Many patients will also experience pruritus or balanitis, fatigue and blurred vision. Some people, particularly those with newly presenting type 1 diabetes diabetes mellitus (T1DM) or with marked hyperglycaemia in type 2 diabetes mellitus (T2DM), may have a ‘full house’ of symptoms, in which case it is generally not difficult to suspect the diagnosis. However, other patients, particularly those with only modestly elevated blood glucose concentrations in T2DM, will have fewer, milder symptoms, and some may be entirely asymptomatic. […] symptoms potentially suggestive of diabetes may have alternative causes, particularly in elderly people, for example, frequency and nocturia in an older man may be due to bladder outflow obstruction, and many medical disorders are associated with weight loss. The symptom complex of thirst, polydipsia and polyuria most commonly suggests a diagnosis of uncontrolled diabetes mellitus but can occur in other settings. Some patients taking diuretics will experience similar symptoms. A dry mouth, perhaps associated with drug usage (e.g. tricyclic antidepressants) or certain medical conditions (e.g. Sjögren’s syndrome), may lead to increased fluid intake in an attempt at symptom relief.”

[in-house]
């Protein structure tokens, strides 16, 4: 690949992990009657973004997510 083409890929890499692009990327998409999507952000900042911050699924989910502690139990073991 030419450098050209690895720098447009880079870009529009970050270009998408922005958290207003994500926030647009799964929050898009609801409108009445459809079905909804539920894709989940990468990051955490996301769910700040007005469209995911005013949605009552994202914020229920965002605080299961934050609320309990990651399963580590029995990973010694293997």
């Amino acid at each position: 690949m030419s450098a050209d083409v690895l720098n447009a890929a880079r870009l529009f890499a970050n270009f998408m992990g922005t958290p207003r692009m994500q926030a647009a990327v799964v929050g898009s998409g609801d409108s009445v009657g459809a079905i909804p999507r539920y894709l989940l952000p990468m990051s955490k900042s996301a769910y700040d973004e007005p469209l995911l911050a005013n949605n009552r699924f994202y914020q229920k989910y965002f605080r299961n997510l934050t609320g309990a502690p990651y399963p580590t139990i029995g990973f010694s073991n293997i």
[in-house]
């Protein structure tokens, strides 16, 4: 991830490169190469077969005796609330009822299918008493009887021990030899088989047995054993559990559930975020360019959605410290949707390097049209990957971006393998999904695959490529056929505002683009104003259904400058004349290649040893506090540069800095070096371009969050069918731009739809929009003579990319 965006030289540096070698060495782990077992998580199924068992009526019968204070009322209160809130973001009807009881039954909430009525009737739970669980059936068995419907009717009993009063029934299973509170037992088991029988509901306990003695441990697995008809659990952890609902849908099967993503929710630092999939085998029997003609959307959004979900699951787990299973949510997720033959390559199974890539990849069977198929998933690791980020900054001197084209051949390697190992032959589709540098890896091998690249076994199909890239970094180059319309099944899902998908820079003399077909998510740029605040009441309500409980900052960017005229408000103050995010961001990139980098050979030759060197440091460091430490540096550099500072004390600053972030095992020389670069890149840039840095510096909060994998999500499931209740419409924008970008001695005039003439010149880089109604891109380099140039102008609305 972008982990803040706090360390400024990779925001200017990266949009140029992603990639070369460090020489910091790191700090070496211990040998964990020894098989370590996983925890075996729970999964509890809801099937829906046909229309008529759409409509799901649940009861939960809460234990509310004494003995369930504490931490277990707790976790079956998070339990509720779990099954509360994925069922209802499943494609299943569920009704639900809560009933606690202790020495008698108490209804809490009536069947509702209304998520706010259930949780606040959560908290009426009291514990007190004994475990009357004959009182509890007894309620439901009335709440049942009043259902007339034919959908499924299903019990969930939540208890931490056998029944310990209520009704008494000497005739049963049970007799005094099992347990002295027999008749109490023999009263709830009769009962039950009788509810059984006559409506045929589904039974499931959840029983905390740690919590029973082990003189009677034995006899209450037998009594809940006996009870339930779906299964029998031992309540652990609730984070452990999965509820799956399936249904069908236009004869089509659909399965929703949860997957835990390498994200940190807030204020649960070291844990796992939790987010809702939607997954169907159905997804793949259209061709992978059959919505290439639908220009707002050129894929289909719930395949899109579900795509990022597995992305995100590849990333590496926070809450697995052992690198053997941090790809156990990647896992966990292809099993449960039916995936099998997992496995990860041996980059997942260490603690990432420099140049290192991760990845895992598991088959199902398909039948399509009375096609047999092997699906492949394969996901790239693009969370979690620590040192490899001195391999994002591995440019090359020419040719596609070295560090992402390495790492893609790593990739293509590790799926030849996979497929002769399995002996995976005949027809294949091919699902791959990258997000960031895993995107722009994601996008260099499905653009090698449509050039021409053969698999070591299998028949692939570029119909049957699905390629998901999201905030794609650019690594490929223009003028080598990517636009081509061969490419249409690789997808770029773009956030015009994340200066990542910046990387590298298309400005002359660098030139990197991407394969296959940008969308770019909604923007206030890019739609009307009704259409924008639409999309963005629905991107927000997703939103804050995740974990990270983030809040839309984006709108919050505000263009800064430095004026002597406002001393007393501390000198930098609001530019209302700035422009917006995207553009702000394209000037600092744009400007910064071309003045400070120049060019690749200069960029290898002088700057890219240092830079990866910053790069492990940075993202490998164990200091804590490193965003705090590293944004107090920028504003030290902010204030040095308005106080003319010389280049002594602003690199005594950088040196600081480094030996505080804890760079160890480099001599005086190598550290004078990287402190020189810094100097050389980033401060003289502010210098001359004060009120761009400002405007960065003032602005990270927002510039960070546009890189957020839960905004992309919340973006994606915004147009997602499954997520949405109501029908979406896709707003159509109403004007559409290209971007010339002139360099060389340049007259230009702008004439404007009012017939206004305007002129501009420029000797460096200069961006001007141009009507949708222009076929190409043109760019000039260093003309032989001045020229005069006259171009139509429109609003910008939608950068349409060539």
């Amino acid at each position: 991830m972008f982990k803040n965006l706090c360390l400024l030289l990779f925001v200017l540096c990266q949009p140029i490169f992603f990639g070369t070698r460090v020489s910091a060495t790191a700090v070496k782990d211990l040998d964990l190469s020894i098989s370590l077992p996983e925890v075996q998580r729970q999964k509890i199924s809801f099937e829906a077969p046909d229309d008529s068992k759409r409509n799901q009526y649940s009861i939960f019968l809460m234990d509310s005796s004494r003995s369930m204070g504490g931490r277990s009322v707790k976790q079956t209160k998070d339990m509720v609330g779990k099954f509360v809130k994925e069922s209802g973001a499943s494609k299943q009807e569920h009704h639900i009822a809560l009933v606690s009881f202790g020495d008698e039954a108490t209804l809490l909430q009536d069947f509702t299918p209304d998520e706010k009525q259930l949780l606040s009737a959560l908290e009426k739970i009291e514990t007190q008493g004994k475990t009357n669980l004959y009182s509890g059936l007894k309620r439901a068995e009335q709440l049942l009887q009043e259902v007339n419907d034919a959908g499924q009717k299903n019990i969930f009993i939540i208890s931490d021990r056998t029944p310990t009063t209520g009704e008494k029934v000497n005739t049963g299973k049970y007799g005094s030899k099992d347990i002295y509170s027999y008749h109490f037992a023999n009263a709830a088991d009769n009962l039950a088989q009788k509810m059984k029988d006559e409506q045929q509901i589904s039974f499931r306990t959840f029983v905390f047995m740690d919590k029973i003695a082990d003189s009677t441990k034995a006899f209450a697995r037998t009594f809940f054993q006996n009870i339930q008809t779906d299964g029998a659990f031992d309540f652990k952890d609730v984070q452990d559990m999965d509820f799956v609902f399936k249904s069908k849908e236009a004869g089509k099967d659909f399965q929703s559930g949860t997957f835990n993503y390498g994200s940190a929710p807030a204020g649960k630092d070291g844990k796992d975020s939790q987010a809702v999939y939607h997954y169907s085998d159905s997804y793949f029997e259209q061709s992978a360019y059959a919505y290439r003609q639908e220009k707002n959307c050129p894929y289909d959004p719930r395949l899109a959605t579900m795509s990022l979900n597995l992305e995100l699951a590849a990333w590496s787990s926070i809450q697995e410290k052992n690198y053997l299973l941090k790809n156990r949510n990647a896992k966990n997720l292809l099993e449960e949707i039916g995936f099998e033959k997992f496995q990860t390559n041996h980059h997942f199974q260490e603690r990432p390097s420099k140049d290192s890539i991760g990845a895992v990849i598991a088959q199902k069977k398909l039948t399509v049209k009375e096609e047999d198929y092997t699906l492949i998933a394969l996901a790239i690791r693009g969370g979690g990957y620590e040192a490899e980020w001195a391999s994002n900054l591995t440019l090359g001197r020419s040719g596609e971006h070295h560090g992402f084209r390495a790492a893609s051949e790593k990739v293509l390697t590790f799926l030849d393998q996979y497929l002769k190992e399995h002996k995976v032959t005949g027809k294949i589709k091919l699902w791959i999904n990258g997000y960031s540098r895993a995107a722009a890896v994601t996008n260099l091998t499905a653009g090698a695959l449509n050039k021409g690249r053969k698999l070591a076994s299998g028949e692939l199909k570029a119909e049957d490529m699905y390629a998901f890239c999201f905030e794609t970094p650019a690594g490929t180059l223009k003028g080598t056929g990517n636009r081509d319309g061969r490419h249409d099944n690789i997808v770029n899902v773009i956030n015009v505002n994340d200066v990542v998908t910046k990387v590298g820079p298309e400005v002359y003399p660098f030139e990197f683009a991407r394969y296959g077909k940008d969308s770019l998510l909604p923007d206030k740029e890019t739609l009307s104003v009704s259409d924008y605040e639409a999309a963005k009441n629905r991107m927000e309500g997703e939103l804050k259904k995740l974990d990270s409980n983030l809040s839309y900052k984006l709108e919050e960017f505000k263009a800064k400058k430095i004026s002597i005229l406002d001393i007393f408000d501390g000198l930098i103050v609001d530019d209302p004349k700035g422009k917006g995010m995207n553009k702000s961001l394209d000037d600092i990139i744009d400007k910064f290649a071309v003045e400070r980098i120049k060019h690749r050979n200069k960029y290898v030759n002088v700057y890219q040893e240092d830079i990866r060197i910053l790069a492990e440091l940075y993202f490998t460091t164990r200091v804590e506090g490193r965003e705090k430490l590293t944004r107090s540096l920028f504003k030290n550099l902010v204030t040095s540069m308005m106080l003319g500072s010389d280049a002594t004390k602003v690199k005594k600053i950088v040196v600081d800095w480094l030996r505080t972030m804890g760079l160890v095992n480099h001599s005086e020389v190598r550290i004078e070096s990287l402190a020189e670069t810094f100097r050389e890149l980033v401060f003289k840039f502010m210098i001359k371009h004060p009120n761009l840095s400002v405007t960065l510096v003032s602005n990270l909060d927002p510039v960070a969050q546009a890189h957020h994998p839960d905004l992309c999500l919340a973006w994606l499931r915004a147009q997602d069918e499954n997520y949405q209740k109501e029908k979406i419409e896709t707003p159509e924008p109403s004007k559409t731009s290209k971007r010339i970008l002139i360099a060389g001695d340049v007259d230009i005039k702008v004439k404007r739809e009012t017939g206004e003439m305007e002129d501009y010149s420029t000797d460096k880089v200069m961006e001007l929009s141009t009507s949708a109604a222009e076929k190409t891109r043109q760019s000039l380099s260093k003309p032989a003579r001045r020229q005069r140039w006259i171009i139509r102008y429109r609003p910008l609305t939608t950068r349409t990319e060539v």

“The blood glucose concentration at diagnosis is not useful as a guide to whether an individual patient has T1DM or T2DM. Patients with T1DM can be in severe ketoacidosis with a blood glucose less than 20 mmol/L, and even below 10 mmol/L on occasions, whereas T2DM can present with a hyperosmolar state with blood glucose levels over 50 mmol/L.”
“30–50 per cent of patients with newly diagnosed T2DM will already have tissue complications at diagnosis due to the prolonged period of antecedent moderate and asymptomatic hyperglycaemia. […] Diabetes mellitus is much more than a disorder of glucose metabolism. The complications of diabetes can affect many of the organ systems leading to associated cardiac, vascular, renal, retinal, neurological and other disorders.”